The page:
7 Ways to Start Setting Intentions in the New Year
2020 will certainly go down in history as a firsthand example of “life happening when we make other plans.” We’ve needed to adapt to the circumstances we found ourselves in—and as a result, we may have had to adjust those 2020 resolutions and goals as well. When resolutions or goals seem overwhelming, try setting intentions. Intentions are based on our values and they can serve as an anchoring baseline, whereas a goal is more specific and measurable.
It’s up to you on if you want to make changes for the next year or just continue the good from this one. Here are some fun and peaceful ways to get clear on and set your intentions.
Take time to reflect and write
Reflection is easily something you can do alone and on your own time. Create a peaceful space with no distractions and take some quiet time. You could start by asking yourself questions about yourself and your values.
Conversations can help reveal a lot about ourselves, too. It may be fun to gather a virtual group and share the growth and struggles of this past year.
Either way, make sure to write down some thoughts. Writing expressively about thoughts and feelings can help with happiness and coping. It can also help us make sense of our thoughts—you might be surprised at some revelations that come up.
Create physical space for clarity and peace
Studies have shown that home environments affect everything from our stress and energy levels to our eating habits. This is because our brains like order. A clear space frees up mental energy—a great place to start for setting intentions.
This could be a good time to take a quick assessment of your space. Ask yourself if it feels peaceful, and if there are any items to put away or give to others. Or, if you’re in the mood for a bigger project, a good refresh could also help create a peaceful space. Clearing out space also helps prepare for any downsizing you may need to do down the road (and it’s never too early to start).
Start with the why
Intentions aren’t about the action plan—they’re the values and desires behind the plan. Intentions can work without goals; goals are much harder to achieve without intentions behind them. Without the why, resolutions and goals can feel empty or start out of guilt or comparison.
While intentions can serve as the foundation for goals and resolutions, they’re also free of any timelines, numbers, or measurable results. The goal might be to cook one new meal a week, but the intention or value behind it would sound like nurture creativity or take care of my health.
Make it feel doable
While we can’t control the unexpected, we know that we can give ourselves alternate options when our plans go sideways. Setting short-term intentions is one way to try it out. It gives you the chance to take stock after a short period (like a few months) and see if it might help to adjust your original intention for a new set of circumstances.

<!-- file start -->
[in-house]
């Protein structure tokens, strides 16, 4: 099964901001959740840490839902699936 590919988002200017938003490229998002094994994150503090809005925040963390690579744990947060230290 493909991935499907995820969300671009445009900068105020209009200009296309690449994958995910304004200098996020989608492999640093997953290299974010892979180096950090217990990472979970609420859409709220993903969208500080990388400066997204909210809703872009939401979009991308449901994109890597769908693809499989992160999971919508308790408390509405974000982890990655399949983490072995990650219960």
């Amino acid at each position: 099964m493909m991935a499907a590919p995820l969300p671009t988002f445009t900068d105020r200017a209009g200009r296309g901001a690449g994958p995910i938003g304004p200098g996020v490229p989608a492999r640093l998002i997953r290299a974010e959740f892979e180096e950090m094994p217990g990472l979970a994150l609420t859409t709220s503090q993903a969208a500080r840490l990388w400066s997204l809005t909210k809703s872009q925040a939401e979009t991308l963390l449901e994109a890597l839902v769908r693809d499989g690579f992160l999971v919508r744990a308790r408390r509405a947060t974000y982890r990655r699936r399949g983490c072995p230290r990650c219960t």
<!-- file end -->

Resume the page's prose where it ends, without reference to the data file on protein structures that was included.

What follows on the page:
On the other hand, when the world turns into a shaken snow globe, it can also be anchoring to have one long-term intention that you can keep returning to. Committing to a singular theme, like connection or bravery, can be used as encouragement when experiencing obstacles.
But challenges are still important for mental health. Rather than choosing an intention that you already practice or one that’s easy, stretch a little and add on a way to grow. For example, if your intention is for more connection, include those connections that might not always be comfortable or easy to do—and use those as learning experiences.
Make it clear, memorable, and repeatable
Once you’ve gotten clear on how you want to live out this next year, it may help to have a short phrase, one word, or a few words to sum it up. Whether the words are centered around health, relationships, or personal growth, it’s important that they’re memorable and aspirational for you. One good rule of thumb could be that if it doesn’t fit on a sticky note, it won’t be easy to remember and repeat.
To help remind yourself of your intention, you could draw or write notes and put them around your home—and then make sure to move them around every so often to keep them noticeable.
Ask a trusted person to be an intention buddy
When it comes to achieving goals, studies have shown that sharing them with supporters can help keep us accountable and more committed. So why not the same with intentions? Ask a trusted friend or family member who shares your values to join you in setting intentions together. This can be a way to strengthen connections as well as support and remind each other throughout the year.
Give yourself an intention ritual
Rituals are little ceremonies and can look like many different things:
- burning a candle like those from the
best wax melts, making art
- playing music
- going to a special location and saying your intention out loud
Rituals certainly aren’t necessary, but they symbolize transitions and can help the brain register that something new is happening. Rituals can be as creative, quiet, or adventurous as you want to make them.
Whatever you want the next year—or even the next few months—to bring for you, intentions can help you set a path to get there and stay on it when plans go awry. Find more resources to support you in the coming year by visiting our full blog list.